Best SEO Myths of All Time

the SEO Myth Buster!


The deeper your pages are buried in your website, the less valuable Google will perceive them to be.

The above myth is false, because if you use a technique called, "deep linking", your so called buried pages, would then be linked back to there relevant categories, thus would create a so called "silo" like internal linking effect, not only that, but those buried pages would now rank like never berfore. 🙂


Because of past abuse by people marketing on the Internet, Meta Keywords and Meta Descriptions no longer carry as much weight as they once did with search engines.

Today, keywords work much better if they appear in the page. Although you can certainly use Meta Keywords, it is only recommended if you use relevant seed keywords and no more than say 1o-15 max. Otherwise it can actually hurt your rankings in search engine results.


Google hates SEO

1. Google readily states that SEO can "potentially improve your site and save time" and that many SEO agencies "provide useful services.

" Google even advises "If you're thinking about hiring an SEO, the earlier the better."- Google

2. Google published their own SEO Starter Guide. While a bit out of date, it certainly encourages people to take advantage of SEO techniques to improve search visibility.

While Google seems to encourage search engine optimization, it almost certainly hates manipulative SEO. The type of SEO meant to trick search engines into believing false popularity and relevancy signals in order to rank content higher.


You should avoid links from any directories.

The root of this myth is in thousands of discussions over the Internet about how useless or even dangerous to have backlinks from low-quality directories.And that is true! You should avoid getting tons of backlinks from those sites.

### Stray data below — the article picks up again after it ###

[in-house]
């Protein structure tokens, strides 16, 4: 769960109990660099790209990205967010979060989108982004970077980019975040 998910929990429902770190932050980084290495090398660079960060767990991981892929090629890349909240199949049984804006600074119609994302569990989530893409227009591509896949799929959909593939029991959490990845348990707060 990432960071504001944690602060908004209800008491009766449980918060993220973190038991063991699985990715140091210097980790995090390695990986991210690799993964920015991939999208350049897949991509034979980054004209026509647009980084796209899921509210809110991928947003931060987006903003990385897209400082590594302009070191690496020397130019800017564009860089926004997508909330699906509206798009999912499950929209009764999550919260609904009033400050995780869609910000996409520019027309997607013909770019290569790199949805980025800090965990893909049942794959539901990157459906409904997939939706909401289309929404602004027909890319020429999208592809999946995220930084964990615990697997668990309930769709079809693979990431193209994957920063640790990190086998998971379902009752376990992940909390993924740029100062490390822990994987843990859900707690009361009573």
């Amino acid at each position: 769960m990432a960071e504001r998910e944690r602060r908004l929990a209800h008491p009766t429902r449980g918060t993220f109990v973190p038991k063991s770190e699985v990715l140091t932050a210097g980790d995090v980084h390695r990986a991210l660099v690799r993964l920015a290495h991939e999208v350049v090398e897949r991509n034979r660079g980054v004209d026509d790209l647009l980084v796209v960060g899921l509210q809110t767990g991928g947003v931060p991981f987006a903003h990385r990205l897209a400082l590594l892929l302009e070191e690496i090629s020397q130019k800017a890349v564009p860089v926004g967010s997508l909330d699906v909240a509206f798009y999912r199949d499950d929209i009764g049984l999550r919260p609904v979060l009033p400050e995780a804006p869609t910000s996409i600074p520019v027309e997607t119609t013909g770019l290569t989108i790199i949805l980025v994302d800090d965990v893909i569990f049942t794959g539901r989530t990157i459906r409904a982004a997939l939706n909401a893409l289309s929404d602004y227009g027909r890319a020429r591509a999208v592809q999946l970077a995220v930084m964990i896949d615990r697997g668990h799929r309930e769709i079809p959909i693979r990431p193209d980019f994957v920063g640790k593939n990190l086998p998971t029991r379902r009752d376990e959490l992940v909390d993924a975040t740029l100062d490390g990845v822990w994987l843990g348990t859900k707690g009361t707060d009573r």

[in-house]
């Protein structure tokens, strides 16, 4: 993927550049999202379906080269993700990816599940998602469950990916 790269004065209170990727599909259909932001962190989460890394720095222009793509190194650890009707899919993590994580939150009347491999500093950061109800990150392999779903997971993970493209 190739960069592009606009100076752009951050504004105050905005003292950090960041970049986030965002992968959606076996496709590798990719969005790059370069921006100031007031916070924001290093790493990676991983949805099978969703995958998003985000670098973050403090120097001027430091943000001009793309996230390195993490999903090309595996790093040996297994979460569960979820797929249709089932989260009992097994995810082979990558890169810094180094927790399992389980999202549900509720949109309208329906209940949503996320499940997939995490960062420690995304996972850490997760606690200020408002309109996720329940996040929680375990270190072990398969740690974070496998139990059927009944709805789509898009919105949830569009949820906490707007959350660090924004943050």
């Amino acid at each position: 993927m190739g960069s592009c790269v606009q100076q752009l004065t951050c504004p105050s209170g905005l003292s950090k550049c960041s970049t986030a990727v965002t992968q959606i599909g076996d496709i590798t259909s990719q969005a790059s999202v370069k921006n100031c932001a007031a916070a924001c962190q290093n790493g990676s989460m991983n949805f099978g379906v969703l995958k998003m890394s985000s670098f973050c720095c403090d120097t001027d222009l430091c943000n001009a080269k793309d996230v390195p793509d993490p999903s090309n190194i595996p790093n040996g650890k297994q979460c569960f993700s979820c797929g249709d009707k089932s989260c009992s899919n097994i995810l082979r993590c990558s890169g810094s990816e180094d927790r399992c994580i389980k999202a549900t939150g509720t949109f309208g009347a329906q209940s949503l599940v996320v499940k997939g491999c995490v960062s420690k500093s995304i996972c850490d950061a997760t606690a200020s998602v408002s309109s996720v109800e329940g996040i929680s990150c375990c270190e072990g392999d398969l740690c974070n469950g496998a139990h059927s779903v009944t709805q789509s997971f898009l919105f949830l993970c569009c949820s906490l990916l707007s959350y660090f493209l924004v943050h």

But, there are a good amount of high quality, high authority directories relevant to your niche.And if you get a backlink from those sites it will have only positive influence on your rankings and traffic.


You should strictly follow some anchor text proportions

The idea is that essentially there's a percentage for how many of your keyword anchor text, anchor phrases should be branded, partially branded and exact keyword match links, that are carrying anchor text that's specifically for the keywords you're trying to rank for, and random assorted anchor texts.

Again, rooted in some fact, the fact being if you are doing sketchy forms of link building of any kind, it's probably the case that Google will take a look at the anchor text. If they see that lots of things are kind of keyword-matchy and very few things contain your brand, that might be a trigger for them to look more closely. Or it might be a trigger for them to say,

"Hey, there's some kind of problem. We need to do a manual review on this site." - Google


If you link to other sites you will lose link juice, domain authority, page rank or something else.

Historically, a long time ago, PageRank used to flow in a certain way, and it was the case that if a page had lots of links pointing out from it, that if I had four links, that a quarter each of the PageRank that this page could pass would go to each of them. So if I added one more, oh, now that's one-fifth, then that becomes one-fifth, and that becomes one-fifth.

This is old, old, old-school SEO. This is not the way things are anymore.

PageRank is not the only piece of ranking algorithmic goodness that Google is using in their systems. You should not be afraid of linking out. You should not be afraid of linking out without a "nofollow" link. You, in fact, should link out.

Linking out is not only correlated with higher rankings. There have also been a bunch of studies and research suggesting that there's something causal going on, because when followed links were added to pages, those pages actually outranked their non-link-carrying brethren in a bunch of tests.


More than one link from the same site is useless

This one is rooted in the idea that, essentially, diversity of linking domains is an important metric. It tends to be the case that sites that have more unique domains linking to them tend to outrank their peers who have only a few sites linking to them, even if lots of pages on those individual sites are providing those links.

You shouldn't be stopping your link efforts around a site, especially if it's providing great traffic and high-quality visits from those links pointing to you. It's not just the case that links are there for SEO. They're also there for the direct traffic that they pass, and so you should definitely be investing in those.